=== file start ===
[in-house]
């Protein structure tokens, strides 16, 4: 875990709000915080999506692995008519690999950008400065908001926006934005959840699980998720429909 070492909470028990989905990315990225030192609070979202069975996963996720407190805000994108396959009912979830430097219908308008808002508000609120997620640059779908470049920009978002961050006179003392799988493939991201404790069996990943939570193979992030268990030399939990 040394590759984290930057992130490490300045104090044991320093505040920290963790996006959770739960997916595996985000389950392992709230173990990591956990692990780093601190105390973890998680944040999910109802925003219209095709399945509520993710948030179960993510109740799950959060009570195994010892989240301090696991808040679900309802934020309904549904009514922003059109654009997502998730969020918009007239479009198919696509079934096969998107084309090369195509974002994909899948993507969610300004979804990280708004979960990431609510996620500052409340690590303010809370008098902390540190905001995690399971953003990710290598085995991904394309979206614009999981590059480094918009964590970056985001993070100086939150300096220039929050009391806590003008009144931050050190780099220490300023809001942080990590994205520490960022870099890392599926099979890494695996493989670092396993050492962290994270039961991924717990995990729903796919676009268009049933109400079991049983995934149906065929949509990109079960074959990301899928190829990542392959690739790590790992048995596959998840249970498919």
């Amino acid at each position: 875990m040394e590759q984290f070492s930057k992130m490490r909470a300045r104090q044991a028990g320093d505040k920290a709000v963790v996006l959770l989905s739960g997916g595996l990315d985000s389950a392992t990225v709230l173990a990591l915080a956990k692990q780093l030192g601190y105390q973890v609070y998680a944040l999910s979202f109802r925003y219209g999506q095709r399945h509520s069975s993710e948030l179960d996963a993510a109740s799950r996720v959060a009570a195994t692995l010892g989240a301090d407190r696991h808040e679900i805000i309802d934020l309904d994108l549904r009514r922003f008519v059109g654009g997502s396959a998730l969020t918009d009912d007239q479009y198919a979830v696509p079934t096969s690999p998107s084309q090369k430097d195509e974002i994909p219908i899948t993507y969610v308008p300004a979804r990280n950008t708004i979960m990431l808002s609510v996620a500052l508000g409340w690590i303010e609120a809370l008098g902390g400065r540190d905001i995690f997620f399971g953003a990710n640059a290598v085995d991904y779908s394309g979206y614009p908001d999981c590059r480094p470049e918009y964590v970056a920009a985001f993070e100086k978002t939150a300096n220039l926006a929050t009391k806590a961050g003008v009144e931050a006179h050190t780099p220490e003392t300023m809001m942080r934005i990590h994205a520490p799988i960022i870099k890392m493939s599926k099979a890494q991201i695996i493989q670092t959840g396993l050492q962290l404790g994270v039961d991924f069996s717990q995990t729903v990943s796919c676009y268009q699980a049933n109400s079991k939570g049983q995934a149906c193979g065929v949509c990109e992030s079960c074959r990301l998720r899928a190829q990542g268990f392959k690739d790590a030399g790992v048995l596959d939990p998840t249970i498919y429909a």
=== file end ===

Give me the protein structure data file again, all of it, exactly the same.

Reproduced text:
[in-house]
């Protein structure tokens, strides 16, 4: 875990709000915080999506692995008519690999950008400065908001926006934005959840699980998720429909 070492909470028990989905990315990225030192609070979202069975996963996720407190805000994108396959009912979830430097219908308008808002508000609120997620640059779908470049920009978002961050006179003392799988493939991201404790069996990943939570193979992030268990030399939990 040394590759984290930057992130490490300045104090044991320093505040920290963790996006959770739960997916595996985000389950392992709230173990990591956990692990780093601190105390973890998680944040999910109802925003219209095709399945509520993710948030179960993510109740799950959060009570195994010892989240301090696991808040679900309802934020309904549904009514922003059109654009997502998730969020918009007239479009198919696509079934096969998107084309090369195509974002994909899948993507969610300004979804990280708004979960990431609510996620500052409340690590303010809370008098902390540190905001995690399971953003990710290598085995991904394309979206614009999981590059480094918009964590970056985001993070100086939150300096220039929050009391806590003008009144931050050190780099220490300023809001942080990590994205520490960022870099890392599926099979890494695996493989670092396993050492962290994270039961991924717990995990729903796919676009268009049933109400079991049983995934149906065929949509990109079960074959990301899928190829990542392959690739790590790992048995596959998840249970498919």
């Amino acid at each position: 875990m040394e590759q984290f070492s930057k992130m490490r909470a300045r104090q044991a028990g320093d505040k920290a709000v963790v996006l959770l989905s739960g997916g595996l990315d985000s389950a392992t990225v709230l173990a990591l915080a956990k692990q780093l030192g601190y105390q973890v609070y998680a944040l999910s979202f109802r925003y219209g999506q095709r399945h509520s069975s993710e948030l179960d996963a993510a109740s799950r996720v959060a009570a195994t692995l010892g989240a301090d407190r696991h808040e679900i805000i309802d934020l309904d994108l549904r009514r922003f008519v059109g654009g997502s396959a998730l969020t918009d009912d007239q479009y198919a979830v696509p079934t096969s690999p998107s084309q090369k430097d195509e974002i994909p219908i899948t993507y969610v308008p300004a979804r990280n950008t708004i979960m990431l808002s609510v996620a500052l508000g409340w690590i303010e609120a809370l008098g902390g400065r540190d905001i995690f997620f399971g953003a990710n640059a290598v085995d991904y779908s394309g979206y614009p908001d999981c590059r480094p470049e918009y964590v970056a920009a985001f993070e100086k978002t939150a300096n220039l926006a929050t009391k806590a961050g003008v009144e931050a006179h050190t780099p220490e003392t300023m809001m942080r934005i990590h994205a520490p799988i960022i870099k890392m493939s599926k099979a890494q991201i695996i493989q670092t959840g396993l050492q962290l404790g994270v039961d991924f069996s717990q995990t729903v990943s796919c676009y268009q699980a049933n109400s079991k939570g049983q995934a149906c193979g065929v949509c990109e992030s079960c074959r990301l998720r899928a190829q990542g268990f392959k690739d790590a030399g790992v048995l596959d939990p998840t249970i498919y429909a």